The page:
The Lower Class Revolt is a collective "committed to bringing to the forefront the gifted and the talented via an organization that provides the physical and digital distribution of music related projects, the organizing of live performances and the production of merchandise that helps promote an artist’s ambitions." Or at least that's what they say on their website. Part of this light-shining on gifted artists is the release of a series of compilations showcasing those that fit this group's idea of blast-your-sock-off awesome. Thankfully for those of us on a budget, these compilations are given away as free downloads, presumably so we can go wild with what we're hearing and rush out to purchase the entire discographies of the bands showcased therein.
Unfortunately, I once again have the terrible sensation of picking on the wheelchair-bound leprous retard as I proceed to picking this freebie apart. I hate jumping up and down on free downloads with criticisms, but being free shouldn't absolve anyone from not putting forth the best effort.
Apparently, the people at Lower Class Revolt take the notion of "compilation" quite literally since all the tracks are combined back to back in the form of one huge mp3 instead of giving us a folder with a pack of separate music files to arrange as needed in our media players. This causes a problem in that those of us who zone out for a few moments and loose track of where we are in this audio file, thus having no clue as to who we are listening to when we finally prick up our ears and take notice of what is being fed into our headphones. This also makes it a tad difficult to cut up your own mix from these songs since you'd have to first download a song editor and then laboriously hack this thing up into its separate songs; no one has the patience for that.
The picture file that can be snagged from their website doesn't feature handy runtimes, so you get to play that old game of "Guess What Song You're Listening To" that I thought died with the era of cassette mixes and smudged handwritten labels. This also makes it difficult to skip to favorites since you have no idea when a song ends and the next begins. If I'm listening to music on my computer, I would like to at least pretend I'm in the 21st century and be able to skip directly to a desired song at a moment's notice instead of having to scan through the whole damn thing.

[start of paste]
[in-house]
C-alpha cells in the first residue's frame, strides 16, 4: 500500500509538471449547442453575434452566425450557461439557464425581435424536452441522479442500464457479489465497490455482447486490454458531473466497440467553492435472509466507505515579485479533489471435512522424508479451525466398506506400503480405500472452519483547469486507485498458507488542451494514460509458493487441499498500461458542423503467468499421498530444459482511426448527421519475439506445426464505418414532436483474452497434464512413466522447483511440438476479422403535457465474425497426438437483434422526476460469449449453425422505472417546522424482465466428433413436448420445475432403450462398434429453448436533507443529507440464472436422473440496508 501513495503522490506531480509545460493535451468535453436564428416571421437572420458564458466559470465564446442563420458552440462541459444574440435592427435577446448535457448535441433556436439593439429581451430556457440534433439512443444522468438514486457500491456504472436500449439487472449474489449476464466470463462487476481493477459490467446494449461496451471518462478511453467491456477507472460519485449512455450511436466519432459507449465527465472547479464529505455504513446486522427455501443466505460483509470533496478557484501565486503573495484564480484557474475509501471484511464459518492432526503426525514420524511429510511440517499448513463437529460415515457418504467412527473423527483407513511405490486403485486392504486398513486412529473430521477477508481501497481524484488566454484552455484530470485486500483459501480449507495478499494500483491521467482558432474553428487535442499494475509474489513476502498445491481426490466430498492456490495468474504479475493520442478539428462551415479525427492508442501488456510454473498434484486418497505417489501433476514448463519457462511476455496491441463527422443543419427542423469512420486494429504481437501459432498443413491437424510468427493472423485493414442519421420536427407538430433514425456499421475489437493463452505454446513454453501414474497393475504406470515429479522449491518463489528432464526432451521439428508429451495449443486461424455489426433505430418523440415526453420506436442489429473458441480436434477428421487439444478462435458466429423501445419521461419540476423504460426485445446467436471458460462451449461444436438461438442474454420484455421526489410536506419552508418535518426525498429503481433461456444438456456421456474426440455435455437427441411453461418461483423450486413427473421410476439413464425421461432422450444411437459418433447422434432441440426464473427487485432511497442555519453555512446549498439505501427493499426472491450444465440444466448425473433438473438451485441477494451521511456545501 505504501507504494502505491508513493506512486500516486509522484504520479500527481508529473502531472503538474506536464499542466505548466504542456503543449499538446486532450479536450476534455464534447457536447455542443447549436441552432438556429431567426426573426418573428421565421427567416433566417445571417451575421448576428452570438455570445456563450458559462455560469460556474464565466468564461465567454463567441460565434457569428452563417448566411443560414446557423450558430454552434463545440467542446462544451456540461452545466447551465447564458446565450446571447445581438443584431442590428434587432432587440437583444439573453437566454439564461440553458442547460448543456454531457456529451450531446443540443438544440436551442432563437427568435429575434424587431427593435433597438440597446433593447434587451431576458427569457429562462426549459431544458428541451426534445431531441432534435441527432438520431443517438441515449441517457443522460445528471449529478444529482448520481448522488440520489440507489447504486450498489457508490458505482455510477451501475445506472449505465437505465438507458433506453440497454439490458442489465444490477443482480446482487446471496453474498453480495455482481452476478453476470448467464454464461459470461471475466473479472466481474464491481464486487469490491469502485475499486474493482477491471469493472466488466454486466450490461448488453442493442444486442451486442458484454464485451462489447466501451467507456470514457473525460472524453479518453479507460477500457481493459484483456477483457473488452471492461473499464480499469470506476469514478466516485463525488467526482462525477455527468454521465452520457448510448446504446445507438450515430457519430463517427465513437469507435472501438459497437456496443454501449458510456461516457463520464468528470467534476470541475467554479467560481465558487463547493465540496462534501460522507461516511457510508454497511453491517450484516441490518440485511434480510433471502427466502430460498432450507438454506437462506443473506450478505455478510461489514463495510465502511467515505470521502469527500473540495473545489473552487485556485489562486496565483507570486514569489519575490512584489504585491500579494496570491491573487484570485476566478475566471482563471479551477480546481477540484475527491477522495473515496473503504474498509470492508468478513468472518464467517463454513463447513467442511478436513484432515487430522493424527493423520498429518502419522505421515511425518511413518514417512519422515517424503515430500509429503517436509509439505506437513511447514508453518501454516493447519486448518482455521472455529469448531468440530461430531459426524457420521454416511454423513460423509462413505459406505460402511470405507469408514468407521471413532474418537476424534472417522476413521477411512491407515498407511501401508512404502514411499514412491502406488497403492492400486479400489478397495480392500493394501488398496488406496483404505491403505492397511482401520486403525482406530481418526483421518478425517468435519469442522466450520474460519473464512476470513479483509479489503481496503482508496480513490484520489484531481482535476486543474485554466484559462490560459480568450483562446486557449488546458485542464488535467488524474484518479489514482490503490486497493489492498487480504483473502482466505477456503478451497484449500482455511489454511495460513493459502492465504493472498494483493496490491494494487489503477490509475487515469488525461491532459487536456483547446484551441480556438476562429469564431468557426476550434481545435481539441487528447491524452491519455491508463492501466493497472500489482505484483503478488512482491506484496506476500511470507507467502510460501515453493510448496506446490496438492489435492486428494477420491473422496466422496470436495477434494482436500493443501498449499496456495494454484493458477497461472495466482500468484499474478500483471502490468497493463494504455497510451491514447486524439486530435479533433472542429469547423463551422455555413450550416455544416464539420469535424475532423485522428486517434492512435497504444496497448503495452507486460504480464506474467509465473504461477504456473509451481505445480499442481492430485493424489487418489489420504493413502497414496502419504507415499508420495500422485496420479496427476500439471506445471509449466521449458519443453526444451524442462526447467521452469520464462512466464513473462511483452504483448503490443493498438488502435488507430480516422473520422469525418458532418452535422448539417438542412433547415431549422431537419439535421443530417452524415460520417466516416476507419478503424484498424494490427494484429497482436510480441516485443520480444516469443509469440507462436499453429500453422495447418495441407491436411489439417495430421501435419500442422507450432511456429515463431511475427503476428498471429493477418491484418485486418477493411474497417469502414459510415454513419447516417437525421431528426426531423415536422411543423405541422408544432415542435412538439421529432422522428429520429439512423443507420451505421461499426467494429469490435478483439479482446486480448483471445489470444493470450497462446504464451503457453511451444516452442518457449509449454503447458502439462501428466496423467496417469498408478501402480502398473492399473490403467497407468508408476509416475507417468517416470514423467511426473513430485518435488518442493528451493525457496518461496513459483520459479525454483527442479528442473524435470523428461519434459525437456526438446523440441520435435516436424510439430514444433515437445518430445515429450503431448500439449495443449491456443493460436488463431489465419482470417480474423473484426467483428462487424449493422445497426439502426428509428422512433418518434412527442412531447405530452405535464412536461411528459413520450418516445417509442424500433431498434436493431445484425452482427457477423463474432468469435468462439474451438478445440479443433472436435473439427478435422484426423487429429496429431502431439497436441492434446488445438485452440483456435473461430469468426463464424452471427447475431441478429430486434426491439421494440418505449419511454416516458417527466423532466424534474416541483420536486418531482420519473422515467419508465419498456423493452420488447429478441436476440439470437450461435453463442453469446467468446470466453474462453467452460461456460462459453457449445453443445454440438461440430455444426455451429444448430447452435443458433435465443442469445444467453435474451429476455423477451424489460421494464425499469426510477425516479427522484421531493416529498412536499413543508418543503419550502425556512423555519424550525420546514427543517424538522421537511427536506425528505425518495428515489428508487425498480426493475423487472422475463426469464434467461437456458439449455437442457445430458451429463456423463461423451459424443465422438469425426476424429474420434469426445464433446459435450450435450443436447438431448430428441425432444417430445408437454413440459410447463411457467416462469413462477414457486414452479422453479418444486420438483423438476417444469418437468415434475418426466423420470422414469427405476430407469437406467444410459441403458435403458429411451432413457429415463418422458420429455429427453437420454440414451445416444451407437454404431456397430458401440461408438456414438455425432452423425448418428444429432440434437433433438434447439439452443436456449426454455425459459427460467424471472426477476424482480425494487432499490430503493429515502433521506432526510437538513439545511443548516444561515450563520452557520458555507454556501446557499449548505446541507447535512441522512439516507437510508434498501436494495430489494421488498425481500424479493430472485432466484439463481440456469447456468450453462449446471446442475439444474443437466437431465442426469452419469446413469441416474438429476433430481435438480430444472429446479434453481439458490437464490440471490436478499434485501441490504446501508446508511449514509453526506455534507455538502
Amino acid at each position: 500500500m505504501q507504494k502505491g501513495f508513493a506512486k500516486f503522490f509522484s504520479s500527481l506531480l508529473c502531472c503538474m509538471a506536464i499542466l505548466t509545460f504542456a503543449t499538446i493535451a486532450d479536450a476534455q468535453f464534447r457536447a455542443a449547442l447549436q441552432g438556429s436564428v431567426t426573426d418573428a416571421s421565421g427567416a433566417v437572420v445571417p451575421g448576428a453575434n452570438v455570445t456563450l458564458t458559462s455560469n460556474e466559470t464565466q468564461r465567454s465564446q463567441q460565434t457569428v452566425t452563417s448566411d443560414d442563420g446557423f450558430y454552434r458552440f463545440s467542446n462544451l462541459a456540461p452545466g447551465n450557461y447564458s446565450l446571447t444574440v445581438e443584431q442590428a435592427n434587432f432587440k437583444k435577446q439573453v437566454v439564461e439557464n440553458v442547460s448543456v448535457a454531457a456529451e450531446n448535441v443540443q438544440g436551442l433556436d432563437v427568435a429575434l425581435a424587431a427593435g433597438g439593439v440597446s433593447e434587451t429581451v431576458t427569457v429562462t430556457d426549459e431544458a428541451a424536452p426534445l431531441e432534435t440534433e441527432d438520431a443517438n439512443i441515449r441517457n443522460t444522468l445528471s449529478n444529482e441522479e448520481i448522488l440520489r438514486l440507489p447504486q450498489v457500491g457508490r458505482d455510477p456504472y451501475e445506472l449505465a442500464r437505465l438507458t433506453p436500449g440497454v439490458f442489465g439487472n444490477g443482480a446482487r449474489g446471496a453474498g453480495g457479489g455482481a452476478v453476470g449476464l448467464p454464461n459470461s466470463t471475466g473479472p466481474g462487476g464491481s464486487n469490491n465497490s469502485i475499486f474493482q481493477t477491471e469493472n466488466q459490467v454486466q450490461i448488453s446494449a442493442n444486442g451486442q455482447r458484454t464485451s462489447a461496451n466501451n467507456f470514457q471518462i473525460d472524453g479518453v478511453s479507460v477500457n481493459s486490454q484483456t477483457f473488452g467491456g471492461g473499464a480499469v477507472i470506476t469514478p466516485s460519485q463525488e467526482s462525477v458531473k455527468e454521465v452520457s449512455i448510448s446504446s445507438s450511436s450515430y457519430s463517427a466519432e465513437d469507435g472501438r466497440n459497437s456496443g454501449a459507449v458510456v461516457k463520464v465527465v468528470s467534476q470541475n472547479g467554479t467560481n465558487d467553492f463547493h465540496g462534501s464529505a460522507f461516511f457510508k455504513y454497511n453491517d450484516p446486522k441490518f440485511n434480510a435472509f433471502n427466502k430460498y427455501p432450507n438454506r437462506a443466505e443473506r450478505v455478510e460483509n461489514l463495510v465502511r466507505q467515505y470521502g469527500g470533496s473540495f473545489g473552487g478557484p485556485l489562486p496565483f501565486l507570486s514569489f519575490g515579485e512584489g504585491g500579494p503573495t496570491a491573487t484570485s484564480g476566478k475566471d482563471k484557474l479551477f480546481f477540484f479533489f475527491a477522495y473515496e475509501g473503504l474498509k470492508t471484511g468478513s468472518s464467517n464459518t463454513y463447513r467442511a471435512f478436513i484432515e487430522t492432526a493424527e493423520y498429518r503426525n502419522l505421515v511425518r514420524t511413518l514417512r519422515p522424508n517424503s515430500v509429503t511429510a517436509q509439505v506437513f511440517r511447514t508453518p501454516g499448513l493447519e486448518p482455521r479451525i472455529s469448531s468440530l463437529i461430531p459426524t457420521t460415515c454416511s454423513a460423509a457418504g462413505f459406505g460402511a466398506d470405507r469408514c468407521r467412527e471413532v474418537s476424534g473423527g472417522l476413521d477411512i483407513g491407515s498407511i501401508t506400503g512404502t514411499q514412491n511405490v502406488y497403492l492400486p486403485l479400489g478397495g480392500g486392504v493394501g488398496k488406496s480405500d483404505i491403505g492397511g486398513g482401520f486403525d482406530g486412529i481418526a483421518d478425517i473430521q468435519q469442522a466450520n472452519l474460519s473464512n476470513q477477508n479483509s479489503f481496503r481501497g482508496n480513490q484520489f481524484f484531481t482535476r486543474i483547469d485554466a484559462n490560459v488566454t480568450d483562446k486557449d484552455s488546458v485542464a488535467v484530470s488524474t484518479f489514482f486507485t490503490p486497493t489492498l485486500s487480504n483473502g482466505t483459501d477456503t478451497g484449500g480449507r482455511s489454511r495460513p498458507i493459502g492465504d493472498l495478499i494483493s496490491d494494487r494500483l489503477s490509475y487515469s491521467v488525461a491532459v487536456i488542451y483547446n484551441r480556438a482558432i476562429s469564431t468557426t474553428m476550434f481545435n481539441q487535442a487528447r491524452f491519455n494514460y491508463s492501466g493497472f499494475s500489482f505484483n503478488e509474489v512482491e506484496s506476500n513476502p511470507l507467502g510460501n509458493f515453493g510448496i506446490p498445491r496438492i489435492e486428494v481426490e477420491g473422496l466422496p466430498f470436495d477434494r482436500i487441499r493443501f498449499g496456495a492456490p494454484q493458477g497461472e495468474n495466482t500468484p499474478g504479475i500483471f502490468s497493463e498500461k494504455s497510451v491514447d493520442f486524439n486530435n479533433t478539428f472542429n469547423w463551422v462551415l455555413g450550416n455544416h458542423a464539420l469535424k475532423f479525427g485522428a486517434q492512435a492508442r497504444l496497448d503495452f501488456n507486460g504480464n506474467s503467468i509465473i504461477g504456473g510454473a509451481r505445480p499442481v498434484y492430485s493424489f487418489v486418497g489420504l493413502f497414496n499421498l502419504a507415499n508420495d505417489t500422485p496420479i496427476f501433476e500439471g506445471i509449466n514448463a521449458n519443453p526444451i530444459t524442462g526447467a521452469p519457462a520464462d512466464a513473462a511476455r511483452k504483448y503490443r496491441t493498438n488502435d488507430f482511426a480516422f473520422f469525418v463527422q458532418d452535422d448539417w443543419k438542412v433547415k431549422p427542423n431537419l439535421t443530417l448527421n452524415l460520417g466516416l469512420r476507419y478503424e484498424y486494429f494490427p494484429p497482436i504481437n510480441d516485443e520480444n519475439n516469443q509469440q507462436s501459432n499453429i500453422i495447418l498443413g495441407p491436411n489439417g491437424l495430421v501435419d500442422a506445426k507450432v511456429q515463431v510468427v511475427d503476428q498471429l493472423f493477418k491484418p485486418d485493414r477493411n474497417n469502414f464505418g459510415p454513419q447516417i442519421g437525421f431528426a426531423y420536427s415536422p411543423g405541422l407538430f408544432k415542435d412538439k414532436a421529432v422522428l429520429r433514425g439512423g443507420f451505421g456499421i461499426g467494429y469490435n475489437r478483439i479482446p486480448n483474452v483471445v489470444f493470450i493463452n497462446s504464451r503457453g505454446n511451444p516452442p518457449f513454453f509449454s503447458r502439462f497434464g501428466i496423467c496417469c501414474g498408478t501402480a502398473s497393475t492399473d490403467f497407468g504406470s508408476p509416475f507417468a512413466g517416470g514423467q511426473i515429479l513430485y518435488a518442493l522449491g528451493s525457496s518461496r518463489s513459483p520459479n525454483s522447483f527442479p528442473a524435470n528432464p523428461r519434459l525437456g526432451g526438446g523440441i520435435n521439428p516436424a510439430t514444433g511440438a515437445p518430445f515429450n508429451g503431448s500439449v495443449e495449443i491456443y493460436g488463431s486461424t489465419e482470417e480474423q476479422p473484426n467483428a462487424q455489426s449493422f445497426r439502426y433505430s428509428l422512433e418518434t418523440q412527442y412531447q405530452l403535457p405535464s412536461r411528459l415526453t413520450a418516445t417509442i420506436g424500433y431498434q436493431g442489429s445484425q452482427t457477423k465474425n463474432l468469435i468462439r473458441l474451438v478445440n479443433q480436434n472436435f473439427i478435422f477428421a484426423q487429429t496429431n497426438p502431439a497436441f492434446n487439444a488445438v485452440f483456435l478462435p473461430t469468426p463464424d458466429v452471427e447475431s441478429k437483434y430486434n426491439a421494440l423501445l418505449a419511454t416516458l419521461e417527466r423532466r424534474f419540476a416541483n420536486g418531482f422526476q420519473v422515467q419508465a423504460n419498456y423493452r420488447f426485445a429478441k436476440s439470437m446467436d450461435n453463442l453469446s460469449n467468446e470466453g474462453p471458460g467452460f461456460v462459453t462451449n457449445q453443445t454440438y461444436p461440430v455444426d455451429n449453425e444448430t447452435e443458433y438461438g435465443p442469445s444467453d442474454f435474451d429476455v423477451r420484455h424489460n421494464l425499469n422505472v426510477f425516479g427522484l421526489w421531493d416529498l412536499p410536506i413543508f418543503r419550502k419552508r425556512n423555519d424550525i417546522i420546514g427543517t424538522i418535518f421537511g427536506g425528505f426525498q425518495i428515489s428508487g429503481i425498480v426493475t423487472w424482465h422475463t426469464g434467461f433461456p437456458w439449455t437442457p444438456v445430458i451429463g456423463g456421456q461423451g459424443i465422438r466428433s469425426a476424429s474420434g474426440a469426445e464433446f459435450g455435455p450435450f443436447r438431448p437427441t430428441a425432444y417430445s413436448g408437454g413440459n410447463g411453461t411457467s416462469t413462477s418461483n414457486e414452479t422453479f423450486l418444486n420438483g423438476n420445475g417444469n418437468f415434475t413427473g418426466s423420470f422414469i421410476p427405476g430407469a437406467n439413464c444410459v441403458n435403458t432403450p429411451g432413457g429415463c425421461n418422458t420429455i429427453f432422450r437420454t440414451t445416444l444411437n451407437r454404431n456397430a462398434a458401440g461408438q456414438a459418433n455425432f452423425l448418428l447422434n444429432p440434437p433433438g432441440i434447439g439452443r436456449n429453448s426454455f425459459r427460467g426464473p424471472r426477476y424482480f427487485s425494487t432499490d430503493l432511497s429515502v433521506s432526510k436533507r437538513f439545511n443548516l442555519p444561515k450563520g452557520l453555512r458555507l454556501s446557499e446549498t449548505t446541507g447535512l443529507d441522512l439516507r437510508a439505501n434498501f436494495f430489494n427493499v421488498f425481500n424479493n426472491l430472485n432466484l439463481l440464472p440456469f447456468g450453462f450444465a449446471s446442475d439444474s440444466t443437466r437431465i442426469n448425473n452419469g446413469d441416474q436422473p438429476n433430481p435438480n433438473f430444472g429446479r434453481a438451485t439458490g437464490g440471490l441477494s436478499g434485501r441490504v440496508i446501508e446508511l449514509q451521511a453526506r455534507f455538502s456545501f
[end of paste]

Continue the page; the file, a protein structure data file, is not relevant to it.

Also of concern is the errors on the "back cover" image. Ignoring the one spelling error, there's also a factual error. Carcrashlander, one of the standouts on this release, is stated as to having their contribution "Killingsworth Frost" originating from a self-titled EP. After some brief research, I find they have released no EPs at all. They have one eponymous album, but the song featured here isn't on that album; instead, the song comes from their second album, titled Mountains On Our Backs. Factual issues don't instill much confidence in me.
The other standout from this release is the song from Rykarda Parasol, "Of Thunder and Light." However, to be completely frank with you, it's not even her strongest work. Songs she has on her myspace page are better. I was already interested in what she's doing, so this compilation has done nothing to further my fascination with Ms. Parasol's art.
Otherwise, I found a number of these songs to be alright, but nothing so spectacular as to blow me down the hall. A compilation is intended to get people interested in new bands they may have not heard otherwise, and you do so by offering up at least their good songs, if not their best. Few things here grabbed me, and the aforementioned annoyances with the formatting drive this down to an unrecommended release.